- The primary problem is designed for younger participants in grades K-2, and contains simple requirements for a problem that can easily challenge the youngest minds. Teams who solve this problem do not officially compete and are not scored, though some regions encourage them to exhibit their problems to an audience. The primary problem for 2007-2008 is called "Rude Awakenings". The 2008-09 primary problem is called "Candy Factory" and will entail teams to create a skit based on a candy maker and his or her factory.
There is a lot of overlap in these categories; acting problems can make use of technical solutions, and technical problems can emphasize their skits. Many aspects of scoring emphasize creativity and ingenuity rather than technical or acting skill; in addition, special awards are sometimes given to teams whose solutions may not be successful, but which demonstrate exemplary "out-of-the-box" thinking.
There is a "cost" limit on the value of all materials used in the presentation of the long-term solution. This limit is typically US$125–150. As of the 2006-2007 rules update, some materials have a set "assigned value". Some examples include computers and most audio-visual equipment (projectors
, music players, etc.). The suggested cost to write these items down as is anywhere between $5-$10. Still other materials are simply "exempt" from cost. This includes batteries
and power cords
, footwear, tables and chairs. All of these materials, even the exempt, must be listed on the "cost form". The judges check this list to make sure that the team is within the cost limit and following the appropriate assigned values and exemptions.
is a component of long-term where teams are judged on specific elements of their skit. There are five elements scored in syle. Often, two of these elements are specified in the problem, the other two are then "free choice of team" elements, and the fifth is a score of how well the other elements contribute to the performance. The pre-specified elements are related to the problem in some way; they are typically something to do with the appearance of a vehicle, costume, or prop. The free choice items may be anything the team wishes as long as they are not already scored as part of the long-term solution. Each element is scored from 1-10, accounting for 50 points of the overall score.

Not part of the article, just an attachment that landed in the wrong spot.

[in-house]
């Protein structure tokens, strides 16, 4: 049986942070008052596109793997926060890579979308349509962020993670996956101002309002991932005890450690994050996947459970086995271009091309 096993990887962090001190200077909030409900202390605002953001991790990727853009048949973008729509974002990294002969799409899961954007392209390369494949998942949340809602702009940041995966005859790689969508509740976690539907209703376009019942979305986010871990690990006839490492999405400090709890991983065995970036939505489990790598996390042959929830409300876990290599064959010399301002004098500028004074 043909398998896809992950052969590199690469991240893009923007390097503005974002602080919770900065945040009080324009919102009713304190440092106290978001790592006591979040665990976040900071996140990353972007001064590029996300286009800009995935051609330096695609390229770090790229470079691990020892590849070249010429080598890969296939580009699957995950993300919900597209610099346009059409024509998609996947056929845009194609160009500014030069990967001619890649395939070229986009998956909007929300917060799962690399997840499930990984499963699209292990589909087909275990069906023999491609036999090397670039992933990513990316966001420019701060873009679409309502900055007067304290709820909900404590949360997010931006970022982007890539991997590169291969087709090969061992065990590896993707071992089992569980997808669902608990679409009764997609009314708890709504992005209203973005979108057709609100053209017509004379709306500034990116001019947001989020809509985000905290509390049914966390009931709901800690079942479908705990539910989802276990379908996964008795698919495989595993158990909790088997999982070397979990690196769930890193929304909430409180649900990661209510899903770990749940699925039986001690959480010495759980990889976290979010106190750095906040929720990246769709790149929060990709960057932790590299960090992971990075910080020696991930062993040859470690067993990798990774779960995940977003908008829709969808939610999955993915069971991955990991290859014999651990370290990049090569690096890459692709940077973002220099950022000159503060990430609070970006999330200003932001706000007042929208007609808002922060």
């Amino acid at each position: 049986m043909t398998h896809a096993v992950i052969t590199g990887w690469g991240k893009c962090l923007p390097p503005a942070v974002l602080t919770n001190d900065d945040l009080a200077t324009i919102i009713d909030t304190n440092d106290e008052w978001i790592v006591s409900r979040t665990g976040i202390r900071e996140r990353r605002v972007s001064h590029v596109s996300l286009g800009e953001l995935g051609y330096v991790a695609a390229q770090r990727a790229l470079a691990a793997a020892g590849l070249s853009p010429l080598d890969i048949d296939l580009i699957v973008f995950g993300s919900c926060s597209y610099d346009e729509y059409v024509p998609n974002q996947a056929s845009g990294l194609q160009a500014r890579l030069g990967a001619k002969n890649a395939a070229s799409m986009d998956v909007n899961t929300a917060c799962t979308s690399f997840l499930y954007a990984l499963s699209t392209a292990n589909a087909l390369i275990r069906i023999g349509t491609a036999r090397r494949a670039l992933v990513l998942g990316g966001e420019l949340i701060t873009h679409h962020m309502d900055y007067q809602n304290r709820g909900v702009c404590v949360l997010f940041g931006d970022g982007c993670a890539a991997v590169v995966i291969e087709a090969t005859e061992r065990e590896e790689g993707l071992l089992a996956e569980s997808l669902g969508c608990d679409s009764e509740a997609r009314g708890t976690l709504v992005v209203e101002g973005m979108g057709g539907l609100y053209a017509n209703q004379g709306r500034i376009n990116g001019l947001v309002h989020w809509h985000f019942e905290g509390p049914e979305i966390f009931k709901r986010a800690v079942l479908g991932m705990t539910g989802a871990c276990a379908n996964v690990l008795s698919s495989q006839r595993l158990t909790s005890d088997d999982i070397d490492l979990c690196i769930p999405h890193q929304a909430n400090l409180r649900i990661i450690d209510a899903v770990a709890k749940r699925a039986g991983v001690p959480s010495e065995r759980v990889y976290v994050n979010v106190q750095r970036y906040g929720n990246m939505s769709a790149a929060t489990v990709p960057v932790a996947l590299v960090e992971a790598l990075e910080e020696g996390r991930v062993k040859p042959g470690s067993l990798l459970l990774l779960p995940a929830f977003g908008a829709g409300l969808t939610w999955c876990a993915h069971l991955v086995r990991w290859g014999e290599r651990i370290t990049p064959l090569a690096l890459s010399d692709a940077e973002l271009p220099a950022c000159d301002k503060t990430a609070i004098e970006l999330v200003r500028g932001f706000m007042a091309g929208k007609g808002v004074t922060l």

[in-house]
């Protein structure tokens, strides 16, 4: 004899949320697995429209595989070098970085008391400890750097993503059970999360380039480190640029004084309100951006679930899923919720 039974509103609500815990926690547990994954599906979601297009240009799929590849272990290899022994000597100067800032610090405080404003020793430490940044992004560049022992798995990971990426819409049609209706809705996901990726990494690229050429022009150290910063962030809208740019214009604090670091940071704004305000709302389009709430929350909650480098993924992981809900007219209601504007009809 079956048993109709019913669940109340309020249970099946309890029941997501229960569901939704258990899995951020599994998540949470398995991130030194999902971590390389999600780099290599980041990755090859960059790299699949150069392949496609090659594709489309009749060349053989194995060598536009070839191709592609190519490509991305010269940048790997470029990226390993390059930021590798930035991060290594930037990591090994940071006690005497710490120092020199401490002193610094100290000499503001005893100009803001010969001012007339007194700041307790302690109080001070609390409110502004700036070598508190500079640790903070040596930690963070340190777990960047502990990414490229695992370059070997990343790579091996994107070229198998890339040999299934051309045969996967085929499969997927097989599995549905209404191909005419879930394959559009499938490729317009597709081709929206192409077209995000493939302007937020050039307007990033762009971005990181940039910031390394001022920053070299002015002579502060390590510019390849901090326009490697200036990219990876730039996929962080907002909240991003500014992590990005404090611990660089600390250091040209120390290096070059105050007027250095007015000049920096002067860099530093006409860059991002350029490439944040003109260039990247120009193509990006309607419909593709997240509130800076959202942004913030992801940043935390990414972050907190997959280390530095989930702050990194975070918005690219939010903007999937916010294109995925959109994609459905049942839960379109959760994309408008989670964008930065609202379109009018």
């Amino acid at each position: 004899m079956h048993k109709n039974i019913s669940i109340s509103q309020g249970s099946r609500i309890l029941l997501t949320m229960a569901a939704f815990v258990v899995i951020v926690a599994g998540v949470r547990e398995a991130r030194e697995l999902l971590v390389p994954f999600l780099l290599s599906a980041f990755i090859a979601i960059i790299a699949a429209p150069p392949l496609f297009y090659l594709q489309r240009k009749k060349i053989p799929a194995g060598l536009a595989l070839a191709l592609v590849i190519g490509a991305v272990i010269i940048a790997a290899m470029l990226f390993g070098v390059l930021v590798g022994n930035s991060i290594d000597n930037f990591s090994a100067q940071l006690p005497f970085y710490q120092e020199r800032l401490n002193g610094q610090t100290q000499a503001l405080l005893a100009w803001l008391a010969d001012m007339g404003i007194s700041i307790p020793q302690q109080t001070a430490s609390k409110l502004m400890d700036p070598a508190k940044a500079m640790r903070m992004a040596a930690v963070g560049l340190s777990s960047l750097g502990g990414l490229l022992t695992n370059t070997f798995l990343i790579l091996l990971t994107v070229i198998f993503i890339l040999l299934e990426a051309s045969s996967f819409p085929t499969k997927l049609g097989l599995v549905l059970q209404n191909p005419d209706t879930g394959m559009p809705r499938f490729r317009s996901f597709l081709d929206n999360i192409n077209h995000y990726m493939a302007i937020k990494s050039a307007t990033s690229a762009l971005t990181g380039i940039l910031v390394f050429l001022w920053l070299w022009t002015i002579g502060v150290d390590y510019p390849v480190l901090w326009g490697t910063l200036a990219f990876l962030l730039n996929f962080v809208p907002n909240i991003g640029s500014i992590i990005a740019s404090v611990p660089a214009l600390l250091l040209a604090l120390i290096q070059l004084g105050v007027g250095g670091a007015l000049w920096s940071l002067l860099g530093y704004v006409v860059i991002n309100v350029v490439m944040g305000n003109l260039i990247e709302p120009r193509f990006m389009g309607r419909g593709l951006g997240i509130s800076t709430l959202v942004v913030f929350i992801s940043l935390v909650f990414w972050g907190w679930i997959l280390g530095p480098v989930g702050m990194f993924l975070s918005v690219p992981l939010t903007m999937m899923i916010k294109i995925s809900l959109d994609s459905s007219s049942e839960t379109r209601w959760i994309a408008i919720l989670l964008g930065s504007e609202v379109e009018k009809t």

The Spontaneous problems are the part of the competition that encourage quick, off-the-top-of-your-head thinking. While up all team members may enter the spontaneous room, only five team members can actually participate in spontaneous. Spontaneous problems fall into three categories:
- Verbal problems involve responses to a question, statement, or picture; team members' responses are scored on wittiness and creativity (With common responses receiving one point and creative or humorous responses receiving greater amounts, depending on the problem.). Usually, team members have one or two minutes to think of responses and then two or three minutes to give the responses. The order of responses is often random or sequential. Recent problems have also involved a limit to the total number of responses. (Each team member is given a set of colored cards and must turn in a card when they give a response. When they are out of cards, they are out of chances to respond.)
- Verbal hands-on problems are similar to verbal problems, but they usually involve manipulating a physical object in some way. This may include using an object as a prop, or taking clay or aluminum foil and making characters, which then participate in a story made up by the team members. Scoring is based on team work and creativity of responses.